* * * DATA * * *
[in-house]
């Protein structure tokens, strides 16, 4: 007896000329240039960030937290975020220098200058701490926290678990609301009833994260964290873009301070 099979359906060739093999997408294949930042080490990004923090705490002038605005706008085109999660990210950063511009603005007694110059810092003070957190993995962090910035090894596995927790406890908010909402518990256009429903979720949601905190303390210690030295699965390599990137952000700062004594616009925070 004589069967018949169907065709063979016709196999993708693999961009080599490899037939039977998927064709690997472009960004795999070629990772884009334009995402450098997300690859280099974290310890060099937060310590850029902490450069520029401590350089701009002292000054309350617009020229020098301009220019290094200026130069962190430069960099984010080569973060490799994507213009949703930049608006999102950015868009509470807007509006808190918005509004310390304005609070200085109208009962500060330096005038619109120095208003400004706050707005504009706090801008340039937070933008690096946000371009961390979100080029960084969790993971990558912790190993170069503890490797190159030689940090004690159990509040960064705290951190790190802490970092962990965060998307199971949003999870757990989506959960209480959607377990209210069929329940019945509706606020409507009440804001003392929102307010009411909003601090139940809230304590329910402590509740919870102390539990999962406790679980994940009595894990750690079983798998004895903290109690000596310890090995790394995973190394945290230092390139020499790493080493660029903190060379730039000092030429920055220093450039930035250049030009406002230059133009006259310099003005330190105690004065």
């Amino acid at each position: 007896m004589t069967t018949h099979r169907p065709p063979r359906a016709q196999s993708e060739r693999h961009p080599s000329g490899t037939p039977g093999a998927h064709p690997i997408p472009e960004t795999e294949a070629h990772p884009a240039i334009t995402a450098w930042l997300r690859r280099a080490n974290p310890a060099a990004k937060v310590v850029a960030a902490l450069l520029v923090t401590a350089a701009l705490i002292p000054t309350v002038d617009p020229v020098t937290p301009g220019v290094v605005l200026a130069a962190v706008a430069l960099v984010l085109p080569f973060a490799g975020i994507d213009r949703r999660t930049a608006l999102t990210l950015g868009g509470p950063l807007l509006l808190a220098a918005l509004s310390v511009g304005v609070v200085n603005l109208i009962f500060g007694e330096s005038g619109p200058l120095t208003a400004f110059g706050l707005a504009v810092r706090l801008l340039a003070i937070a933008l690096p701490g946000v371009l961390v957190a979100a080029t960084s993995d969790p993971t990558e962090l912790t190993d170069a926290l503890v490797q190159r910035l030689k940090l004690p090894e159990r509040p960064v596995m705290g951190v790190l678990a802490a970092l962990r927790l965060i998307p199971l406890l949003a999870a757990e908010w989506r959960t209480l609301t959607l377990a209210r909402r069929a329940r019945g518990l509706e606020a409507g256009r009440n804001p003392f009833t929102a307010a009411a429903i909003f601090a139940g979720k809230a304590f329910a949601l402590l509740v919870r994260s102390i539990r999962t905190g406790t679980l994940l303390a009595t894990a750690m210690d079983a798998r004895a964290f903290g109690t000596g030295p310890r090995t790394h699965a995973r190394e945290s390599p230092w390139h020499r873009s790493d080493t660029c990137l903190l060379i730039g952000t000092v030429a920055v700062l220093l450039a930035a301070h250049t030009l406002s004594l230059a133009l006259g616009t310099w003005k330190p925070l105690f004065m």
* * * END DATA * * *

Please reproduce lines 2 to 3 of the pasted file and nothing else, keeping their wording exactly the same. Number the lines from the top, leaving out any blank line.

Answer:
């Protein structure tokens, strides 16, 4: 007896000329240039960030937290975020220098200058701490926290678990609301009833994260964290873009301070 099979359906060739093999997408294949930042080490990004923090705490002038605005706008085109999660990210950063511009603005007694110059810092003070957190993995962090910035090894596995927790406890908010909402518990256009429903979720949601905190303390210690030295699965390599990137952000700062004594616009925070 004589069967018949169907065709063979016709196999993708693999961009080599490899037939039977998927064709690997472009960004795999070629990772884009334009995402450098997300690859280099974290310890060099937060310590850029902490450069520029401590350089701009002292000054309350617009020229020098301009220019290094200026130069962190430069960099984010080569973060490799994507213009949703930049608006999102950015868009509470807007509006808190918005509004310390304005609070200085109208009962500060330096005038619109120095208003400004706050707005504009706090801008340039937070933008690096946000371009961390979100080029960084969790993971990558912790190993170069503890490797190159030689940090004690159990509040960064705290951190790190802490970092962990965060998307199971949003999870757990989506959960209480959607377990209210069929329940019945509706606020409507009440804001003392929102307010009411909003601090139940809230304590329910402590509740919870102390539990999962406790679980994940009595894990750690079983798998004895903290109690000596310890090995790394995973190394945290230092390139020499790493080493660029903190060379730039000092030429920055220093450039930035250049030009406002230059133009006259310099003005330190105690004065």
């Amino acid at each position: 007896m004589t069967t018949h099979r169907p065709p063979r359906a016709q196999s993708e060739r693999h961009p080599s000329g490899t037939p039977g093999a998927h064709p690997i997408p472009e960004t795999e294949a070629h990772p884009a240039i334009t995402a450098w930042l997300r690859r280099a080490n974290p310890a060099a990004k937060v310590v850029a960030a902490l450069l520029v923090t401590a350089a701009l705490i002292p000054t309350v002038d617009p020229v020098t937290p301009g220019v290094v605005l200026a130069a962190v706008a430069l960099v984010l085109p080569f973060a490799g975020i994507d213009r949703r999660t930049a608006l999102t990210l950015g868009g509470p950063l807007l509006l808190a220098a918005l509004s310390v511009g304005v609070v200085n603005l109208i009962f500060g007694e330096s005038g619109p200058l120095t208003a400004f110059g706050l707005a504009v810092r706090l801008l340039a003070i937070a933008l690096p701490g946000v371009l961390v957190a979100a080029t960084s993995d969790p993971t990558e962090l912790t190993d170069a926290l503890v490797q190159r910035l030689k940090l004690p090894e159990r509040p960064v596995m705290g951190v790190l678990a802490a970092l962990r927790l965060i998307p199971l406890l949003a999870a757990e908010w989506r959960t209480l609301t959607l377990a209210r909402r069929a329940r019945g518990l509706e606020a409507g256009r009440n804001p003392f009833t929102a307010a009411a429903i909003f601090a139940g979720k809230a304590f329910a949601l402590l509740v919870r994260s102390i539990r999962t905190g406790t679980l994940l303390a009595t894990a750690m210690d079983a798998r004895a964290f903290g109690t000596g030295p310890r090995t790394h699965a995973r190394e945290s390599p230092w390139h020499r873009s790493d080493t660029c990137l903190l060379i730039g952000t000092v030429a920055v700062l220093l450039a930035a301070h250049t030009l406002s004594l230059a133009l006259g616009t310099w003005k330190p925070l105690f004065m």